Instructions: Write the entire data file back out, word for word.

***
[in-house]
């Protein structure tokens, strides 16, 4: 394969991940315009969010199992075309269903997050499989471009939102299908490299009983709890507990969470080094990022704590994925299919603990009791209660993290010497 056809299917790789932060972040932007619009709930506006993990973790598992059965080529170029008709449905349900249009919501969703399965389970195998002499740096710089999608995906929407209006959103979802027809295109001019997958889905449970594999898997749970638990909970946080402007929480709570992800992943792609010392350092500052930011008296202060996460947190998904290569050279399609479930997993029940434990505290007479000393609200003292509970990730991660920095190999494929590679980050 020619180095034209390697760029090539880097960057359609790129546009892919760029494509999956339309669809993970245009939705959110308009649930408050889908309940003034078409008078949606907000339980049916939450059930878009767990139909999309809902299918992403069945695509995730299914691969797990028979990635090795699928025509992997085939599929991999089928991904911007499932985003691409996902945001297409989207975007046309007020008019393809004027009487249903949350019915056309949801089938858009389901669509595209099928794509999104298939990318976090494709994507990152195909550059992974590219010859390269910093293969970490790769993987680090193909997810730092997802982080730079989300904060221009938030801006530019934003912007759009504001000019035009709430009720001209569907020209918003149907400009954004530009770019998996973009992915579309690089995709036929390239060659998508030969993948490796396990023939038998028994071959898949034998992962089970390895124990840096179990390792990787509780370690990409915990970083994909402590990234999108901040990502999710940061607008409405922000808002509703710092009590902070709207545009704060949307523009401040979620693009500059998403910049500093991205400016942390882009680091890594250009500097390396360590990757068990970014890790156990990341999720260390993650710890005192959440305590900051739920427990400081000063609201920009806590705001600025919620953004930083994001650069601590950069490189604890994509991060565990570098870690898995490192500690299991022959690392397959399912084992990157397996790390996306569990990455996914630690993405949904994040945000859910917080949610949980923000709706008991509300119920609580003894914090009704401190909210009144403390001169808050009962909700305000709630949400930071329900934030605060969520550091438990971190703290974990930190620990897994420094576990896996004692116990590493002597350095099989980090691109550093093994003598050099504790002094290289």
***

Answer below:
[in-house]
């Protein structure tokens, strides 16, 4: 394969991940315009969010199992075309269903997050499989471009939102299908490299009983709890507990969470080094990022704590994925299919603990009791209660993290010497 056809299917790789932060972040932007619009709930506006993990973790598992059965080529170029008709449905349900249009919501969703399965389970195998002499740096710089999608995906929407209006959103979802027809295109001019997958889905449970594999898997749970638990909970946080402007929480709570992800992943792609010392350092500052930011008296202060996460947190998904290569050279399609479930997993029940434990505290007479000393609200003292509970990730991660920095190999494929590679980050 020619180095034209390697760029090539880097960057359609790129546009892919760029494509999956339309669809993970245009939705959110308009649930408050889908309940003034078409008078949606907000339980049916939450059930878009767990139909999309809902299918992403069945695509995730299914691969797990028979990635090795699928025509992997085939599929991999089928991904911007499932985003691409996902945001297409989207975007046309007020008019393809004027009487249903949350019915056309949801089938858009389901669509595209099928794509999104298939990318976090494709994507990152195909550059992974590219010859390269910093293969970490790769993987680090193909997810730092997802982080730079989300904060221009938030801006530019934003912007759009504001000019035009709430009720001209569907020209918003149907400009954004530009770019998996973009992915579309690089995709036929390239060659998508030969993948490796396990023939038998028994071959898949034998992962089970390895124990840096179990390792990787509780370690990409915990970083994909402590990234999108901040990502999710940061607008409405922000808002509703710092009590902070709207545009704060949307523009401040979620693009500059998403910049500093991205400016942390882009680091890594250009500097390396360590990757068990970014890790156990990341999720260390993650710890005192959440305590900051739920427990400081000063609201920009806590705001600025919620953004930083994001650069601590950069490189604890994509991060565990570098870690898995490192500690299991022959690392397959399912084992990157397996790390996306569990990455996914630690993405949904994040945000859910917080949610949980923000709706008991509300119920609580003894914090009704401190909210009144403390001169808050009962909700305000709630949400930071329900934030605060969520550091438990971190703290974990930190620990897994420094576990896996004692116990590493002597350095099989980090691109550093093994003598050099504790002094290289």